Current issues with agent’s fees



Over the next two episodes we’ll be discussing the importance of tax for professional sports people. In episode part one, Martin Rankin an Associate Director in our London tax group joins us, we’ll be discussing current issues with agent’s fees.


Seeing a number of enquiries from HMRC in this area, querying the fees paid by clubs to agents in respect of player transfers and contract renegotiations.

Common area where queries crop up with HMRC which struggles to understand the nature of transfer negotiations and the relationship between players, clubs and agents. HMRC often seek for documentation confirming a position, which simply does not exist because the common way of doing business is word of mouth and on a handshake.

What is the background to this issue?

When player signs for a club there will be a fee due to the agent for the work carried on behalf of the club and the player, reflecting agent’s role as an intermediary bringing club and player together.

Part of the fee relates to work done for the player and part of that fee relates to work done for the club. With UK resident agents this fee will have 20% VAT added to it.

It is quite common for the club to settle the portion of the player’s fee on the player’s behalf. This represents a benefit to the player and the club will include it on the form P11D, which records the taxable value of any benefits a player receives from the club during a tax year.

The player pays 45% tax on the value of the benefit and the club pays national insurance on it.

Question often asked is why the player doesn’t just pay the fee if they are going to be taxed on it anyway?

If the player paid the fee, they would be paying 100% of the invoice whereas when the club pays the fee, the player only ends up paying 45% of the invoice in tax. And so the player is better off.

What has been HMRC’s issue?

HMRC are now looking to query whether it is appropriate for the agent’s fee to be split in the 50:50 way that it has been and querying whether more of the fee might reasonably be due to be paid by the player.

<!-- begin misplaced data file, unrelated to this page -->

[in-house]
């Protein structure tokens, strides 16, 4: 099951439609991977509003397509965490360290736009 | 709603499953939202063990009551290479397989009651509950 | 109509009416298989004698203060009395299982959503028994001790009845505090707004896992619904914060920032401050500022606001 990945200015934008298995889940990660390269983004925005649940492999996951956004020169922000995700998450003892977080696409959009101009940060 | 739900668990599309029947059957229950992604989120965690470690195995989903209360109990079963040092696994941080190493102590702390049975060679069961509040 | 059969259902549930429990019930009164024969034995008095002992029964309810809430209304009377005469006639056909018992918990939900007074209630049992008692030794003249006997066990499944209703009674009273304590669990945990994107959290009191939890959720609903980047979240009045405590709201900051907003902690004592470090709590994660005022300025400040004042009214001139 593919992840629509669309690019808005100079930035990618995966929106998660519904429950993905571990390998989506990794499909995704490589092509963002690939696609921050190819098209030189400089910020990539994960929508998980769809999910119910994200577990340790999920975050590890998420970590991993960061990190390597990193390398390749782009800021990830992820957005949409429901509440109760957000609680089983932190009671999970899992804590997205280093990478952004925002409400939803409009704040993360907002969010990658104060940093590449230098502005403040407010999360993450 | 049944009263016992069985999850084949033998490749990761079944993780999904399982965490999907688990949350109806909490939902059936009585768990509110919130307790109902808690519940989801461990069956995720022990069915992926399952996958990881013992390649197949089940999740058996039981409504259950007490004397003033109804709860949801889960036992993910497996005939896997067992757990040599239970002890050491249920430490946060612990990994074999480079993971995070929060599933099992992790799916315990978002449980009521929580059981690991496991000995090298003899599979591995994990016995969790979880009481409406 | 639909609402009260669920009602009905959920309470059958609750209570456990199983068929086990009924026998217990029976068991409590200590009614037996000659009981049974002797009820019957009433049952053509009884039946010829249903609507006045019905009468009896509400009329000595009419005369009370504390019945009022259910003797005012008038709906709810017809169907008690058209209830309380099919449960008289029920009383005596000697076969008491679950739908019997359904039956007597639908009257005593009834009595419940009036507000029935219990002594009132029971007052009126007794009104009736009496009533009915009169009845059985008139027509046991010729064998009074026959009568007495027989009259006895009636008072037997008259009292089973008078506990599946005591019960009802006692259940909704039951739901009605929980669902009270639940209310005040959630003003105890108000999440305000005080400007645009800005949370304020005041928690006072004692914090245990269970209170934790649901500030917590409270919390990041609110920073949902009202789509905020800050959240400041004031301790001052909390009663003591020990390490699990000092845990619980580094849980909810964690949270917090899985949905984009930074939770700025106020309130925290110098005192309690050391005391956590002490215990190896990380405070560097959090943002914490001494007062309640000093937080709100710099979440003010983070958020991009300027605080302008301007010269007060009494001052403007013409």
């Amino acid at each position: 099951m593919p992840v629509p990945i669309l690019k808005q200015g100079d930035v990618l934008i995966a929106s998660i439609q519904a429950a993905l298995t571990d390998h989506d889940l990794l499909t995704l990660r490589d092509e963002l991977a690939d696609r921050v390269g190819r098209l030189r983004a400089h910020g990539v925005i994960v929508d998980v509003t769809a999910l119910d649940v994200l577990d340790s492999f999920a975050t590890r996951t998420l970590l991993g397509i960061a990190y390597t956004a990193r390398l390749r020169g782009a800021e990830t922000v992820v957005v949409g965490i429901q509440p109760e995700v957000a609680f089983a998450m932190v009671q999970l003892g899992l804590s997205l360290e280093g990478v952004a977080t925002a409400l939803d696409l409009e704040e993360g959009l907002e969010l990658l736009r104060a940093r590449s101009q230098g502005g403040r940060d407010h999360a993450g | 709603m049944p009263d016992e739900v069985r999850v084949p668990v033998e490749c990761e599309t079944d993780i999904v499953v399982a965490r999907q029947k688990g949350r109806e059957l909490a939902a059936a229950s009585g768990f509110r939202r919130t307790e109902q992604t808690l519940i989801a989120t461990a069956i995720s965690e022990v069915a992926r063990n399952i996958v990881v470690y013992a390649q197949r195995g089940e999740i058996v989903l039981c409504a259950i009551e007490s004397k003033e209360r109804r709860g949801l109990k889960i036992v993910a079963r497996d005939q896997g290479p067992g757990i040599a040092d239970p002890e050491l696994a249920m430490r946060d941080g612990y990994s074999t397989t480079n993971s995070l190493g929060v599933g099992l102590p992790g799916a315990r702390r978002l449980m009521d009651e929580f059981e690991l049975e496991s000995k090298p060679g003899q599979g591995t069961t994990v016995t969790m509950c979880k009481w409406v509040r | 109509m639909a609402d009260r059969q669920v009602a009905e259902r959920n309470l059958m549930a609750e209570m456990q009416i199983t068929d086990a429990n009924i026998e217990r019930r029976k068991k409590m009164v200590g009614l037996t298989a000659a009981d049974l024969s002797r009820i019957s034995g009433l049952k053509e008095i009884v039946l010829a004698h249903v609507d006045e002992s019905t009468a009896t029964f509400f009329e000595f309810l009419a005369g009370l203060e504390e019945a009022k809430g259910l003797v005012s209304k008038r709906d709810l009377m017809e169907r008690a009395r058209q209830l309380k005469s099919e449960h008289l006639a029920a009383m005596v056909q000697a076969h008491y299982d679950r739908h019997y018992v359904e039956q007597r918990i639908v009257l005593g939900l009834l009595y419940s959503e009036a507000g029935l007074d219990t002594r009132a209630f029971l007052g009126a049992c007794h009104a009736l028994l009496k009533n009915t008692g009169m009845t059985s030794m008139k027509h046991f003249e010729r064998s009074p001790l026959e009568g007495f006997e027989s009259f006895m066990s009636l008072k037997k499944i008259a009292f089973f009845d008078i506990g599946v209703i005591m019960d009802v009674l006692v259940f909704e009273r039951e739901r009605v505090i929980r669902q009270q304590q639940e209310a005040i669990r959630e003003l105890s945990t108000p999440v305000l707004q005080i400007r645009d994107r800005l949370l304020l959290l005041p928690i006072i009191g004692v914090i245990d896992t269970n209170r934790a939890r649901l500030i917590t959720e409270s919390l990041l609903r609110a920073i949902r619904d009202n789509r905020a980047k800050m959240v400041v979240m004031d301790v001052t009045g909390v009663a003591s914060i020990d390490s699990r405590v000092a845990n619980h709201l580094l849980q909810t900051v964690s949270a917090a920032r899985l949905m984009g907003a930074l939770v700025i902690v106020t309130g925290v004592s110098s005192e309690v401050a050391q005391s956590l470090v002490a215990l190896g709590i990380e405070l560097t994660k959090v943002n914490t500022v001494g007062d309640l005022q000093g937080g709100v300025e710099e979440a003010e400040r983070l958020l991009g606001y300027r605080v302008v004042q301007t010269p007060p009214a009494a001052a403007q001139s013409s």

As highlighted earlier, we do not agree with this approach, because the agent is acting as much on behalf of the club (in introducing the player) as they are acting on behalf of the player (in bringing them to a club). In fact, we have recently brought an enquiry to a conclusion on this point where HMRC conceded the point on the split of the agent’s fee.

What else is worth bearing in mind?

It is worth thinking about how all of this fits in with the player’s and agent’s cashflow. An agent is typically paid annually (in June or October) and if they are late in issuing the invoice then this will not be taxable until it is paid by the club. Anecdotally we have also seen HMRC trying to argue that the fee is taxable by reference to when contractually due rather than when the fee was paid. We have also pushed back (successfully) on these points.

Players need to bear this in mind when thinking about their future tax payments. Most noticeable when switching clubs or players coming to the UK from abroad. As the fee is dealt with on form P11D there is not always an automatic deduction of the tax from the monthly salary. This can lead to unexpected tax bills come 31 January each year.

Recommendation is always to deal with tax return as early in the year as possible to avoid nasty surprises come January. It is also possible to notify HMRC and ask them to include provision for the fee in the player’s tax code on an ongoing basis. Agents should notify players once their fees have been paid by the club so the player can contact HMRC. 



Ref: 168320eb



Guardian article 25/11/2020

Law in sports webinar:

Useful links: 

Find out more on how Smith & Williamson can help sports professionals Return to our Sports and Media Show

This episode was recorded on  25/11/2020

This S&W The Pulse podcast is of a general nature and is not a substitute for professional advice. No responsibility can be accepted for the consequences of any action taken or refrained from as a result of what is said. The views expressed are not necessarily those of the presenter or of Smith & Williamson or any of its affiliates. No reproduction of this podcast may be made in whole or in part for professional or recreational purposes. No action should be taken based on this podcast and we accept no liability if we change your views on any of the subjects mentioned.

Important information
Please remember the value of investments and the income from them can fall as well as rise and investors may not receive back the original amount invested. Past performance is not a guide to future performance.

Podcast information:

The Pulse from Smith & Williamson

Sports & Media Show: Current issues with agent’s fees

Episode 6

Broadcast on Smith & Williamson at 09:00, 8th of DECEMBER 2020

Available online from 10:00 on the same day .

Cookie Settings